Is a lay-delivered, problem-solving intervention embedded in Head Start efficacious in preventing clinically important depressive symptom episodes among at-risk, low-income mothers?
In this randomized clinical trial of 230 Head Start mothers, those receiving problem-solving education experienced a 60% incident rate of depressive symptom episodes compared with those not receiving it. Among the subpopulation with low symptom levels at baseline, those receiving problem-solving education experienced a 39% incident rate.
The efficacy of problem-solving education demonstrates the promise of embedding maternal depression prevention programs in Head Start; additional effectiveness studies are necessary to develop meaningful public health programs.
Low-income and minority mothers experience a disproportionate incidence of depression and lack access to treatment services. Development of prevention strategies in accessible community-based venues is a potentially important public health strategy.
To determine the efficacy of a depression prevention strategy embedded in Head Start.
Design, Setting, and Participants
This randomized clinical trial was performed from February 15, 2011, through May 9, 2016, at 6 Head Start agencies serving families at or below the federal poverty level. Participants included mothers with depressed mood, anhedonia, or depression history but who were not in a current major depressive episode. Participants were followed up for 12 months with masked outcome assessments. Final follow-up was completed on May 9, 2016.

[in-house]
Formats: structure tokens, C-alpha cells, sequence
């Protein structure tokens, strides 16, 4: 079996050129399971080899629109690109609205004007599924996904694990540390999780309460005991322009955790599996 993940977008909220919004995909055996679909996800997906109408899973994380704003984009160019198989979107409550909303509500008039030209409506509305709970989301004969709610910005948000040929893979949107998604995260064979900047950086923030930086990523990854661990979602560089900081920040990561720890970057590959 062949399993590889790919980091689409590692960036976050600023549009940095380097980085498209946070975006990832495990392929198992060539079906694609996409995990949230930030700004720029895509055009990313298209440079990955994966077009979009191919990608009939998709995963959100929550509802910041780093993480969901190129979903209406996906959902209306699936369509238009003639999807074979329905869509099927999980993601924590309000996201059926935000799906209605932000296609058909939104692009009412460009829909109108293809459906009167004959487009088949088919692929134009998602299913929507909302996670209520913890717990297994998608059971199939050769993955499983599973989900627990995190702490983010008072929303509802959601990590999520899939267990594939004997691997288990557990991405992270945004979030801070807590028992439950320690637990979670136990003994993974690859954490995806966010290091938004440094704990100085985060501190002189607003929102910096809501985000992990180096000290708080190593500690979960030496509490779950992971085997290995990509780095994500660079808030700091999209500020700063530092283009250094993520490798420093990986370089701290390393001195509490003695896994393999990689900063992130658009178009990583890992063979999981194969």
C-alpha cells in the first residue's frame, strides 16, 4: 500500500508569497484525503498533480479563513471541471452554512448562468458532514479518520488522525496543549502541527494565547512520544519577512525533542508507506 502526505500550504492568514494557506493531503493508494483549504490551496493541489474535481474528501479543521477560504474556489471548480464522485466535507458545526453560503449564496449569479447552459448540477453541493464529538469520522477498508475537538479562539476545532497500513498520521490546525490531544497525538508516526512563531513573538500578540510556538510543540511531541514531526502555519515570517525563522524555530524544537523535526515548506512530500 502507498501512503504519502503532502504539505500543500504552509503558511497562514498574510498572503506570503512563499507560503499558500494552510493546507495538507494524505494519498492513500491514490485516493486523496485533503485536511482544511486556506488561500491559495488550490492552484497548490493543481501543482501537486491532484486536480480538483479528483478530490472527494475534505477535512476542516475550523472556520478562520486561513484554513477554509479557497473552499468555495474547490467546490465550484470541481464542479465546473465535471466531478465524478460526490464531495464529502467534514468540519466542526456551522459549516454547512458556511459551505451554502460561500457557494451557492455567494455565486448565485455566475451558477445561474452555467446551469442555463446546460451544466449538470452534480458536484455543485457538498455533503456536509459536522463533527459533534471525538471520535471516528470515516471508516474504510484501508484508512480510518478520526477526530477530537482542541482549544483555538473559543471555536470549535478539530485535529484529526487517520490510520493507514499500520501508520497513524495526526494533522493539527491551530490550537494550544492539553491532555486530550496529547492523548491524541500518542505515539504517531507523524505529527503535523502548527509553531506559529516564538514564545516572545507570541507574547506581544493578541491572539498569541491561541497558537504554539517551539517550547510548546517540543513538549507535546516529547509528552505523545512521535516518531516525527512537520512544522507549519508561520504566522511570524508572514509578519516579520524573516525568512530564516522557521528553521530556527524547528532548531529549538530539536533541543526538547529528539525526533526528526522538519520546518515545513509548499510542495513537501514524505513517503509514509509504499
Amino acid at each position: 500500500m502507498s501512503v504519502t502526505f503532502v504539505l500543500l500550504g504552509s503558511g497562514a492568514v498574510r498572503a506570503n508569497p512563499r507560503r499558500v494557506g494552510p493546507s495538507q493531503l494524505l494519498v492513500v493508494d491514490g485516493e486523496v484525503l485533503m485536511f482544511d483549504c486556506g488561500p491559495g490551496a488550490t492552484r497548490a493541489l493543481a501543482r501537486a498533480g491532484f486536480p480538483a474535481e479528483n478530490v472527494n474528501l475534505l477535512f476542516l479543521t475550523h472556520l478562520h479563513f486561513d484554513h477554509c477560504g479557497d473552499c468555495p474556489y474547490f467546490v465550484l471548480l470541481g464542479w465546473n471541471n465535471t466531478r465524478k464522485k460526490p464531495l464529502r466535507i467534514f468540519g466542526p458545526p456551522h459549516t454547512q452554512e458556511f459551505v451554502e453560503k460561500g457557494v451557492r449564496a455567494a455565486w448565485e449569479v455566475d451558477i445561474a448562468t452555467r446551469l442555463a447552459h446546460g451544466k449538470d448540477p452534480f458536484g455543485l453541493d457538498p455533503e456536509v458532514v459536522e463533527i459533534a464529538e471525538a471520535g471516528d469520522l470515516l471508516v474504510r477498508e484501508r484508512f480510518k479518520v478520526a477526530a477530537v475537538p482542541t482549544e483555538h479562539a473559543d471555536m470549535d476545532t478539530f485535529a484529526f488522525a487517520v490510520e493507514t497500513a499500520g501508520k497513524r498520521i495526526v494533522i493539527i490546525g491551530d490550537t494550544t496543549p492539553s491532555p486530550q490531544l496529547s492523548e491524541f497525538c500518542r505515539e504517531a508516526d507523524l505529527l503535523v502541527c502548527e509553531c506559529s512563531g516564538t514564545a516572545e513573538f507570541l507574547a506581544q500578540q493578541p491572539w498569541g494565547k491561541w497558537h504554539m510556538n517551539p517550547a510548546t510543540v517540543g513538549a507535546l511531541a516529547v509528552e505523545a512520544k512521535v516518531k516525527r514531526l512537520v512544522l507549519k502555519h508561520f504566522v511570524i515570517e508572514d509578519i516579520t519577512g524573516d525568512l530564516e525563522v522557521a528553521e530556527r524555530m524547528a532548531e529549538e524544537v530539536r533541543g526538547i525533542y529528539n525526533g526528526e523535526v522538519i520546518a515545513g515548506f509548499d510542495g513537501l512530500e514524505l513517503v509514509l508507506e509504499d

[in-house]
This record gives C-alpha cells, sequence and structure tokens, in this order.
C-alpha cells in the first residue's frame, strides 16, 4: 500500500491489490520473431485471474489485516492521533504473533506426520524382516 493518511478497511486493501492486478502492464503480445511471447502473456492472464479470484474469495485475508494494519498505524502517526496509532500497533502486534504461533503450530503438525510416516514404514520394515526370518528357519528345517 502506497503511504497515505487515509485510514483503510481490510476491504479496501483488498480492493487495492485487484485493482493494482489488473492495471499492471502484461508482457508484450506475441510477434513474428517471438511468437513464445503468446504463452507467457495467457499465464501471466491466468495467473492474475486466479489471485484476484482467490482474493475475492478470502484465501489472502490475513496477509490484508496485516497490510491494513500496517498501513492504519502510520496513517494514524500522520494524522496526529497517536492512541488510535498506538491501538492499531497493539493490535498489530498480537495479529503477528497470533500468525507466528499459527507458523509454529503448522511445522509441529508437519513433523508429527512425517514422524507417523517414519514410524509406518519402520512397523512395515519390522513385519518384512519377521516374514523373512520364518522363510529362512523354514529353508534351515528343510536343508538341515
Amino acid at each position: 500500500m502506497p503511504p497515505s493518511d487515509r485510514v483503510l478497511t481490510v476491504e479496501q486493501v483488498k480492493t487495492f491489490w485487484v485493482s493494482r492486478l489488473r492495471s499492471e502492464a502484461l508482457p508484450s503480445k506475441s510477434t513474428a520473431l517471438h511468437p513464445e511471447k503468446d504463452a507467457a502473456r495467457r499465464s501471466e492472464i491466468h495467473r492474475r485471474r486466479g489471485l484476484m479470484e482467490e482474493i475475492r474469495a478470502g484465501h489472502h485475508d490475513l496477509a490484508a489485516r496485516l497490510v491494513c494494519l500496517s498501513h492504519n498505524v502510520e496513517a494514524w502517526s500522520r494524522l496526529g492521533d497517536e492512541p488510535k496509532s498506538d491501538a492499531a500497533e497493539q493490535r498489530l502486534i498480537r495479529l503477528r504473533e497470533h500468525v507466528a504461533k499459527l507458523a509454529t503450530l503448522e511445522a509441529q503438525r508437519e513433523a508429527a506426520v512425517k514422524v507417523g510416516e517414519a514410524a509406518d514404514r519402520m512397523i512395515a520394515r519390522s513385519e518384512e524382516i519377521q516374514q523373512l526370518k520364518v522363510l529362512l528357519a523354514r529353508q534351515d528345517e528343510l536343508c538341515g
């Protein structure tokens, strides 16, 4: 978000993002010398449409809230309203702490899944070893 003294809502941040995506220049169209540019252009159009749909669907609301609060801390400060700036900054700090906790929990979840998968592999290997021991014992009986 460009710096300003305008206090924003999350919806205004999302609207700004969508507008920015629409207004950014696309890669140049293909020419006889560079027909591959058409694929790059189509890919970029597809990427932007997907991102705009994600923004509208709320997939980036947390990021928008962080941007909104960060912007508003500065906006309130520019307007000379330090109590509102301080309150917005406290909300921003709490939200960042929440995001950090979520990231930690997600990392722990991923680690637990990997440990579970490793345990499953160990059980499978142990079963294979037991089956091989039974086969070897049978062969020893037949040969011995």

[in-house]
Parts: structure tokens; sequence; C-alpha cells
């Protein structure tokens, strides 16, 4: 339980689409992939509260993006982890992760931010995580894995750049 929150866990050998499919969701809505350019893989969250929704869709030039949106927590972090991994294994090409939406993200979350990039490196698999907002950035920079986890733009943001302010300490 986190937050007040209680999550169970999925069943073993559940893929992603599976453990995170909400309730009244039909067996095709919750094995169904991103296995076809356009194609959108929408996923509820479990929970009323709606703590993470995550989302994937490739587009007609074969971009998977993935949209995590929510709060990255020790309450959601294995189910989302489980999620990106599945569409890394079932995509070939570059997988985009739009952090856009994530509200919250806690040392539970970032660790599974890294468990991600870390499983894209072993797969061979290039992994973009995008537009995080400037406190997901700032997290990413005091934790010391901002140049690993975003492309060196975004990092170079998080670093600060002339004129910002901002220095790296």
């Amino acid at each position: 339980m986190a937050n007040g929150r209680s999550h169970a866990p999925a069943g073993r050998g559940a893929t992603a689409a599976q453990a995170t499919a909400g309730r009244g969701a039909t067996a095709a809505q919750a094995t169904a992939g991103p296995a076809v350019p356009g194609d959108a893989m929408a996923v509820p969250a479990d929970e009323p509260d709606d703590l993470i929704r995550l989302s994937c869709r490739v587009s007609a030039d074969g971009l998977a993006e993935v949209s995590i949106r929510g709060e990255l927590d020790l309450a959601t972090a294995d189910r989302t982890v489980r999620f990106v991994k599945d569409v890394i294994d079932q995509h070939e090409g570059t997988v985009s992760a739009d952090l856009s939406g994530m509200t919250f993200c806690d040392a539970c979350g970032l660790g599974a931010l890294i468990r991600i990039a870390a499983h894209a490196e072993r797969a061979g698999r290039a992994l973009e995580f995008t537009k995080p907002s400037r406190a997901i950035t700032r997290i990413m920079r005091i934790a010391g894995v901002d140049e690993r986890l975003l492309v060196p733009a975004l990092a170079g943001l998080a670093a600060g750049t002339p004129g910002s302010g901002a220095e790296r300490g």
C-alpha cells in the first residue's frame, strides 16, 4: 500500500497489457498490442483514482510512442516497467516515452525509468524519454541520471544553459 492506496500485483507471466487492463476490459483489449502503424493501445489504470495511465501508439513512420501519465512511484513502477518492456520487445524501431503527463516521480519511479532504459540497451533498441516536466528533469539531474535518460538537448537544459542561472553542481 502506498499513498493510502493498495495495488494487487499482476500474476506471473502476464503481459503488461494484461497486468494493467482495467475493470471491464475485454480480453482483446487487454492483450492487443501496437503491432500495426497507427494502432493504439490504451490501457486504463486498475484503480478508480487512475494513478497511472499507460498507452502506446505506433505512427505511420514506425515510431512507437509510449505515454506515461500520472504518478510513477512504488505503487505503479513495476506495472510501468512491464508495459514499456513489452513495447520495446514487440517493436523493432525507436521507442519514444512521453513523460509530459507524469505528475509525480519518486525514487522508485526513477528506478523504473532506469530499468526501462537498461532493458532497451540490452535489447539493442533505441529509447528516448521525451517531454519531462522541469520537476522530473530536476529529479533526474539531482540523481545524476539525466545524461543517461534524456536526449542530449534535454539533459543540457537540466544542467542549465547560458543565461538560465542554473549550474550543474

Participants were randomized to a problem-solving education (PSE) intervention (n = 111) or usual Head Start services (n = 119).
Main Outcomes and Measures
Primary outcomes were problem-solving skills and depressive symptoms. To capture the chronicity and intensity of symptoms, the Quick Inventory of Depressive Symptoms was administered bimonthly, and rates of clinically significant symptom elevations were compared across groups. Secondarily, the presence of a major depressive episode was assessed using the Structured Clinical Interview for DSM-IV Axis I Disorders.
Among the 230 participants, 152 (66.1%) were Hispanic, with a mean (SD) age of 31.4 (7.3) years. An intention-to-treat analysis among 223 participants contributing follow-up data found no differences in problem-solving skills across groups. The mean (SD) number of depressive symptom elevations among the PSE participants was 0.84 (1.39) compared with 1.12 (1.47) among the usual service participants (adjusted incident rate ratio [aIRR], 0.60; 95% CI, 0.41-0.90). In analyses stratified according to baseline depressive symptoms, PSE exerted a preventive effect among those with lower-level baseline symptoms, with a mean (SD) of 0.39 (0.84) elevations among PSE participants compared with 0.88 (1.37) among usual service participants (aIRR, 0.39; 95% CI, 0.21-0.75). However, no difference was observed among those with higher-level baseline symptoms (mean [SD] elevations, 2.06 [1.92] for PSE and 2.00 [1.91] for usual service; aIRR, 1.10; 95% CI, 0.67-1.80). Analysis of symptom scores followed the same pattern, with an adjusted mean reduction of 1.33 (95% CI, 0.36-2.29) among participants with lower-level baseline symptoms.
Conclusions and Relevance
The PSE intervention is efficacious in preventing depressive symptom episodes and performs optimally among those with initial low-level symptoms. Additional effectiveness studies in Head Start are necessary to develop meaningful public health programs.
clinicaltrials.gov Identifier: NCT01298804
Silverstein M, Diaz-Linhart Y, Cabral H, Beardslee W, Hegel M, Haile W, Sander J, Patts G, Feinberg E. Efficacy of a Maternal Depression Prevention Strategy in Head StartA Randomized Clinical Trial. JAMA Psychiatry. Published online June 14, 2017. doi:10.1001/jamapsychiatry.2017.1001